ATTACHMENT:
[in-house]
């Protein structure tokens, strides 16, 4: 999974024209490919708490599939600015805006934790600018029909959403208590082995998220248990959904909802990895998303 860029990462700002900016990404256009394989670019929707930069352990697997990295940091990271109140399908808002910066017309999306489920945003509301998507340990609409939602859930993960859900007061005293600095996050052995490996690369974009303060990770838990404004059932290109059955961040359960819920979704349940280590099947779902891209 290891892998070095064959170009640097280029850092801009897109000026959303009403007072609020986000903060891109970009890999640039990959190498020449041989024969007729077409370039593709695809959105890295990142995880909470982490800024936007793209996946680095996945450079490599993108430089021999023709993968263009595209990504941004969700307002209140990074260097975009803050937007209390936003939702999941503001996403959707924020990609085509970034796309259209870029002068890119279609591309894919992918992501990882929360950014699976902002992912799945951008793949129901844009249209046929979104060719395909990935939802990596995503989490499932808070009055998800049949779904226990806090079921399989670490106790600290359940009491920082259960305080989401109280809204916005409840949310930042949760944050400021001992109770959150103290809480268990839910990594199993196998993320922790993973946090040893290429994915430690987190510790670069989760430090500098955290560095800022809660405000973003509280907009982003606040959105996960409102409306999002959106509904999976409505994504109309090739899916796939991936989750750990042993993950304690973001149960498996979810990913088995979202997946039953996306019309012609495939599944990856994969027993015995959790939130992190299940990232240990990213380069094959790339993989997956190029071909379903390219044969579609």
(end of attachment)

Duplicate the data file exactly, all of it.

[in-house]
């Protein structure tokens, strides 16, 4: 999974024209490919708490599939600015805006934790600018029909959403208590082995998220248990959904909802990895998303 860029990462700002900016990404256009394989670019929707930069352990697997990295940091990271109140399908808002910066017309999306489920945003509301998507340990609409939602859930993960859900007061005293600095996050052995490996690369974009303060990770838990404004059932290109059955961040359960819920979704349940280590099947779902891209 290891892998070095064959170009640097280029850092801009897109000026959303009403007072609020986000903060891109970009890999640039990959190498020449041989024969007729077409370039593709695809959105890295990142995880909470982490800024936007793209996946680095996945450079490599993108430089021999023709993968263009595209990504941004969700307002209140990074260097975009803050937007209390936003939702999941503001996403959707924020990609085509970034796309259209870029002068890119279609591309894919992918992501990882929360950014699976902002992912799945951008793949129901844009249209046929979104060719395909990935939802990596995503989490499932808070009055998800049949779904226990806090079921399989670490106790600290359940009491920082259960305080989401109280809204916005409840949310930042949760944050400021001992109770959150103290809480268990839910990594199993196998993320922790993973946090040893290429994915430690987190510790670069989760430090500098955290560095800022809660405000973003509280907009982003606040959105996960409102409306999002959106509904999976409505994504109309090739899916796939991936989750750990042993993950304690973001149960498996979810990913088995979202997946039953996306019309012609495939599944990856994969027993015995959790939130992190299940990232240990990213380069094959790339993989997956190029071909379903390219044969579609």